Under the universal regime proposed by the Release, an error or delay from any reporting entity - exchange, dark pool or other ATS, or broker firm - can introduce error into or delay processing of surveillance for all of the equities and options markets in the United States. How does surveillance proceed if data is late or compromised? If surveillance processing for a given day has completed, and it's later discovered a reporting entity sent bad data, or data was missing, is all of the data reprocessed? Is there any room for an SRO to, in effect, declare self-help against the consolidated audit trail and proceed with surveillance processing even though a reporting entity is late? If timeliness is an imperative, if "it is critical to the integrity of the consolidated audit trail that data submitted to the central repository be submitted in a timely manner and be accurate and complete," if SROs must "make use of the consolidated information contained in the consolidated audit trail" and the SEC "believes the systems that carry out this surveillance should be updated" to operate in real-time - and setting aside the unrealistic expectation that regulators themselves can operate in real-time - what happens when this system breaks? Judging from OATS, such a system might "break" (in the sense of receiving late, incomplete or bad data from reporting firms) every day.
Bridge to Nowhere
The Release is unrealistic, too ambitious. It supposes that a new database will improve regulatory success in detecting and punishing market abuses, but the record of the last 10 years suggests the problem isn't with the data, the problem is somewhere else.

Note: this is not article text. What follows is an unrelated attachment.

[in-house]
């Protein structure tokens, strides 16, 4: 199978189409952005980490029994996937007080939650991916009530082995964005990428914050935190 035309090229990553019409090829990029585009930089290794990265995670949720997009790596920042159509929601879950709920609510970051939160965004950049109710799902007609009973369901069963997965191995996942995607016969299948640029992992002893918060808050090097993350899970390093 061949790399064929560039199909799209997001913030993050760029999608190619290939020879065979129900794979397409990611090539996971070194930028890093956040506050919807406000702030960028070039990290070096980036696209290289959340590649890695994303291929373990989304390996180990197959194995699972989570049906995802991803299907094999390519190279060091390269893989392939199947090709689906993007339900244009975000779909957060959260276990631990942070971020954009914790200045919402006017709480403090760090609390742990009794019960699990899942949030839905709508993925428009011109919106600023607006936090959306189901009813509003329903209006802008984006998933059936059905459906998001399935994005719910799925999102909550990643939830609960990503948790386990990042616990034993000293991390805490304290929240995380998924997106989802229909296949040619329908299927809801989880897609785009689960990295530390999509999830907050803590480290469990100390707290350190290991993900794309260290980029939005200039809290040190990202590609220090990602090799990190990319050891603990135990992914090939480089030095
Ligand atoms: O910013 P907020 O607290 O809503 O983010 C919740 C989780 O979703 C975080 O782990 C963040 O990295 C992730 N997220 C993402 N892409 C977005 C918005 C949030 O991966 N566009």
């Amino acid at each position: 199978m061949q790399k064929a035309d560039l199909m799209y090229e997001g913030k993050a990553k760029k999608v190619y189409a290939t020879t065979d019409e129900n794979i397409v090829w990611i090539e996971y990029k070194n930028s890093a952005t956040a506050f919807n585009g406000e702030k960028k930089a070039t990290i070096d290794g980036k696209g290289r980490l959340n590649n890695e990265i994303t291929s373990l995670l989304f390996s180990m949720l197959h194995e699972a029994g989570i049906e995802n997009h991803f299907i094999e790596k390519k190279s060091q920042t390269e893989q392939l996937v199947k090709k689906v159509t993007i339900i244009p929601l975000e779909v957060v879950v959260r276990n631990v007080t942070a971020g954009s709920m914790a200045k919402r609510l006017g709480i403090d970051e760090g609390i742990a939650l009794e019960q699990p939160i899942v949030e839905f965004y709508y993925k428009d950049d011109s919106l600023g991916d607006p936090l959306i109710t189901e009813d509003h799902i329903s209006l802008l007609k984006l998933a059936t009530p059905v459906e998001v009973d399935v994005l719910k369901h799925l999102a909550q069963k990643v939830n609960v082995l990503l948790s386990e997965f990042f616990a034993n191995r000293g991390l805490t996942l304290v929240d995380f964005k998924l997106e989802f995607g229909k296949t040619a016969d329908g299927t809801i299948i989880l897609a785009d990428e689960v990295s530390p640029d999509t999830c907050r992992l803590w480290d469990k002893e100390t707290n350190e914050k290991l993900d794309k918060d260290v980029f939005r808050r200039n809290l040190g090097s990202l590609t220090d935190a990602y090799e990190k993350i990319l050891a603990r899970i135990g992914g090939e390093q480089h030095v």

The problem might be definitional. For example, how do you prove "spoofing" or "layering" when in a post-Reg NMS world every order is at risk and it is perfectly legal to submit 1,000 orders a second? How do you prove price manipulation when you accept almost any quantitative strategy as legitimate and, indeed, when some products actually depend on "price manipulation" so market prices reflect a security's real value? How is "front running" or "trading ahead" even relevant when firms ping market centers with IOCs and buy data feeds telling them exactly where hidden interest rests, or when the buy-side says the operative theory of front running is an anachronism in todays markets? How do you prove "manipulation" when you can't define it or distinguish it from what might otherwise be perfectly legal activity?
The problem might also be regulatory capture as staff circulate out of the SEC and SROs and into member firms, and - presumably in good faith, with the best intentions - use their contacts and relationships to defuse enforcement actions. The problem might be labor market dynamics, because firms usually pay more than regulators so regulatory staff get trained and, just when they rise to more senior positions, circulate to firms simply to improve their incomes.
The problem might also be - in part - databases, since no single regulator has a consolidated and comprehensive view of trading, and it is well worth the expense and effort to implement standard broker identifiers across markets and build a simple T+n consolidated audit trail, at least among SROs, and let the SROs experiment with new surveillance technologies. Based on such a pilot, and with any actual success in revitalizing market surveillance, the SEC can reasonably demand more.
Given that we don't know what the problem is, however, a $14 billion database justified by abuses largely undetected and unprosecuted for nearly a decade, with no credible explanation as to why that is so, along with a mandate to insert that database as a critical component of the National Market System, is a regulatory bridge to nowhere.